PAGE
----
they even gave me popcorn. a little cellophane-wrapped folded-up bag of unpopped kernels, to tuck in the microwave and listen to it do its rat-a-tat.
and a purple folder. and a recommended reading list. and all the rules.
oh, yes, oh yes, they did. and i am, you can maybe tell, as giddy as a girl in pigtails bouncing down the library stairs.
which is what i used to be. which is, all the doctor phils of the world would tell us, who i am today. my inner child must be a little girl who knows no grander glee than signing up for the summer reading program at the local library.
it’s what we did yesterday, me and m’ boys. it was the highlight of our first official monday of this here summer vacation, the start of the first full week of the 11 or 12 we’ve got (no one in this house seems to know just when this grand spell ends and we are in no hurry to check it out, i’ll tell you).
it was a toss-up: beach or bookshelves. and the bookshelves won. handily. the sand, we figured, will always be there. the little chart that counts the summer reading books, they might run out, you never know.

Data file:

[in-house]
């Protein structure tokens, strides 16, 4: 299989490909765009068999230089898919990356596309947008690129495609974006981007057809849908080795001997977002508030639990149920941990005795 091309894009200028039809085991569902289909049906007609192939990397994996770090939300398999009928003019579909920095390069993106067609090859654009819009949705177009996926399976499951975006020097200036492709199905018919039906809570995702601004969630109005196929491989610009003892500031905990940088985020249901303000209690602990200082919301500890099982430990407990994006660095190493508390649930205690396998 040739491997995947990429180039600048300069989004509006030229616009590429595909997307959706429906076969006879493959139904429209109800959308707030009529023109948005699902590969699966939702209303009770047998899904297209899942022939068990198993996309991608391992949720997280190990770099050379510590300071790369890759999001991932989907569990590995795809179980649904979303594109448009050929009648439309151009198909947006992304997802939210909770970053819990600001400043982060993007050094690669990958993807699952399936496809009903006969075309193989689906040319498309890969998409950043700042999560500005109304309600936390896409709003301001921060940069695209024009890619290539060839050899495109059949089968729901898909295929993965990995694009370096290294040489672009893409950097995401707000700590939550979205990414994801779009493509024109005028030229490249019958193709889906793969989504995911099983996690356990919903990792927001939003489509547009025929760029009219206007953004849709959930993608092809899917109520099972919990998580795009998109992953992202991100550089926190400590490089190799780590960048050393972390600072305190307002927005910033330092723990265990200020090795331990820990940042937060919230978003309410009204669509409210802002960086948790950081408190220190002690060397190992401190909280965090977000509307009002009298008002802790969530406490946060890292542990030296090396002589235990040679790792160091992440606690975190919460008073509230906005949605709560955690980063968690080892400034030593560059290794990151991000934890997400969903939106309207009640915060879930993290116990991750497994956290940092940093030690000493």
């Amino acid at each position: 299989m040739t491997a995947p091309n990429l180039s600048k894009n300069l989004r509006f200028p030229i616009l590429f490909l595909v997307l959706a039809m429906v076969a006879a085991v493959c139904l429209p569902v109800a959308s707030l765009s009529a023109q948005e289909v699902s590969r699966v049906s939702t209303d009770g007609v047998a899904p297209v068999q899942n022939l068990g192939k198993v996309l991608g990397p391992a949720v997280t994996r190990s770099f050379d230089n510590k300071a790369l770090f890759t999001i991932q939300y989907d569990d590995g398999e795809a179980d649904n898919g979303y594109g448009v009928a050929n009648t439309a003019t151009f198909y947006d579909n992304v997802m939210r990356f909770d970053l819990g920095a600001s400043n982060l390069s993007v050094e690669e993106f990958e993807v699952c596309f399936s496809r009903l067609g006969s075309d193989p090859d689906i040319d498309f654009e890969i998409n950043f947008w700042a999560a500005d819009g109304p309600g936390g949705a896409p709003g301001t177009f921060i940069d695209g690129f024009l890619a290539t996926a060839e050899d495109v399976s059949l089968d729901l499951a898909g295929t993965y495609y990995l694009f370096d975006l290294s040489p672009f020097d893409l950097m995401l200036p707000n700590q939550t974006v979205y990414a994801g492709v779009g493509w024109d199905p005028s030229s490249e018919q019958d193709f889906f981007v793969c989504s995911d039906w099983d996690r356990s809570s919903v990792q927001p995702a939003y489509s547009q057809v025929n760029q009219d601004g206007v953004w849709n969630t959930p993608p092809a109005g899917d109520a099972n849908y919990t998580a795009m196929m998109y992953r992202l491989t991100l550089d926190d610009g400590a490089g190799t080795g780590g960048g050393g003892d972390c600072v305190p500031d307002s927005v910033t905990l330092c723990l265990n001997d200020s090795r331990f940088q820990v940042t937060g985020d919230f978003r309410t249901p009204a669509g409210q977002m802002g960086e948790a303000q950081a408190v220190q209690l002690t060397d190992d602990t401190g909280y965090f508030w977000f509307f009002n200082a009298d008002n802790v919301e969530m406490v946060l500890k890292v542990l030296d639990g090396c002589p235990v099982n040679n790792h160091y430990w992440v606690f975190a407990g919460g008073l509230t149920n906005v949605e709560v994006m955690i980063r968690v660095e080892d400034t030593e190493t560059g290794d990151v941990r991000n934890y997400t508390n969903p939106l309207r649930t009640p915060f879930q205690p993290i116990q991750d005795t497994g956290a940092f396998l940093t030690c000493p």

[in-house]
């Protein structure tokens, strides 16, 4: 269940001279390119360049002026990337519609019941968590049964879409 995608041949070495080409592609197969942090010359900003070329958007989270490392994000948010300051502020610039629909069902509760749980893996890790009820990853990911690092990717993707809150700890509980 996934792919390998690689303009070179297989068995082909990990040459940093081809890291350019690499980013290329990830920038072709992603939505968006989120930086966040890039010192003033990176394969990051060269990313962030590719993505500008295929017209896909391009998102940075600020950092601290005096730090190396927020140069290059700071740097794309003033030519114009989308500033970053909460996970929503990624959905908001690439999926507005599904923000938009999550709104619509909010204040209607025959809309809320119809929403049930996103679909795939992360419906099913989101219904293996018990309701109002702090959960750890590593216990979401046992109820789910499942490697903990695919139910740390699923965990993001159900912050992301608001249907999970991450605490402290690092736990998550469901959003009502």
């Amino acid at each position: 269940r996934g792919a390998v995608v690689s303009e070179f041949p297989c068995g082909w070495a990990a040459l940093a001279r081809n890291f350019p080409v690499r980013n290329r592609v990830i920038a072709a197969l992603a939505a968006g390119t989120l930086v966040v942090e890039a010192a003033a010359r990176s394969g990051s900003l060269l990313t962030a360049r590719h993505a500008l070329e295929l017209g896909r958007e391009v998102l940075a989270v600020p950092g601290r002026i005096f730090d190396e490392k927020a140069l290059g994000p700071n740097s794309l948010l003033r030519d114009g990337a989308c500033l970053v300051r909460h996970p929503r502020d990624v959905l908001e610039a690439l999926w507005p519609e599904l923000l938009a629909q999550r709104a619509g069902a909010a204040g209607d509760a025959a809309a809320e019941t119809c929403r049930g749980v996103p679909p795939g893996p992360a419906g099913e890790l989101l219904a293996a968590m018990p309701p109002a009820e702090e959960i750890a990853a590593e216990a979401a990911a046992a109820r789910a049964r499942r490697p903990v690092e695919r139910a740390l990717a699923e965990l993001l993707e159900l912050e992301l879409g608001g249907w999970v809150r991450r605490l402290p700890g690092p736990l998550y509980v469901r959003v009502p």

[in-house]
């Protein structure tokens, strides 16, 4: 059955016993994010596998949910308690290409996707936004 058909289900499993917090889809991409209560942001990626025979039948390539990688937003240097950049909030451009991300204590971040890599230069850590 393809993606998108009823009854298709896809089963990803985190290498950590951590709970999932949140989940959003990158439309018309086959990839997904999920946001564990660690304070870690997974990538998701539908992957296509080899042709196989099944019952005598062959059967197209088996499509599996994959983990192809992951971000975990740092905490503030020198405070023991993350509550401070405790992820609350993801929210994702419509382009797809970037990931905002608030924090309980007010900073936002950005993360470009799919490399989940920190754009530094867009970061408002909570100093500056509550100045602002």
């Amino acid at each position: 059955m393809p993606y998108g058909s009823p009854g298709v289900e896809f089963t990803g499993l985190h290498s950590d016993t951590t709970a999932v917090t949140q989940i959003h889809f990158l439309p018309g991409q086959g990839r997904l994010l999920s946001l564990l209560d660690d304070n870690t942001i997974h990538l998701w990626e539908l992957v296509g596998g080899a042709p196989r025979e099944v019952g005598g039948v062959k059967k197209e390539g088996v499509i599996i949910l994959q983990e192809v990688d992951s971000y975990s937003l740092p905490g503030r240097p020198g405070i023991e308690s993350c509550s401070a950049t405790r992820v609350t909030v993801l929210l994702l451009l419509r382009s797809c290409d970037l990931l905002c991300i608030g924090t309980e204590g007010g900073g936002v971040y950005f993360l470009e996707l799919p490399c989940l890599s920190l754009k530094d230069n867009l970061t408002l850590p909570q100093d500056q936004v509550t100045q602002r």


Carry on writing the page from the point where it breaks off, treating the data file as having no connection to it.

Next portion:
we all signed up, both boys and me. oh, yessiree.
the little one in the read-to-me plan. nestle in, sink your elbows and your shoulders in your mama’s side, turn the pages, take in the story, one book at a time, and you get an ice cream cone after 25. how fine is that?
the big one, the one who’s reading nietzsche and marx and everything under the sun about cameras, lenses and light, he went straight downstairs to where the grownups go. he got the popcorn too.
i imagine the two of us, inhaling handfuls of popcorn as we inhale our books. we’ll be sure to share with the little guy. long as he gives us a lick of his ice cream. can a summer get any more delicious?
i can see it, clear as if it wasn’t 40-something years ago, the little white folded sheet of librarian’s paper. an underwater scheme. and every time i read a book i got a little submarine stamp on the chart with my name on it. the one they kept, so proudly, right there on the library counter, in some sort of shoebox with alphabet dividers. i remember walking up to that librarian’s desk, there in the children’s section, announcing my name, reporting what i’d read since last time.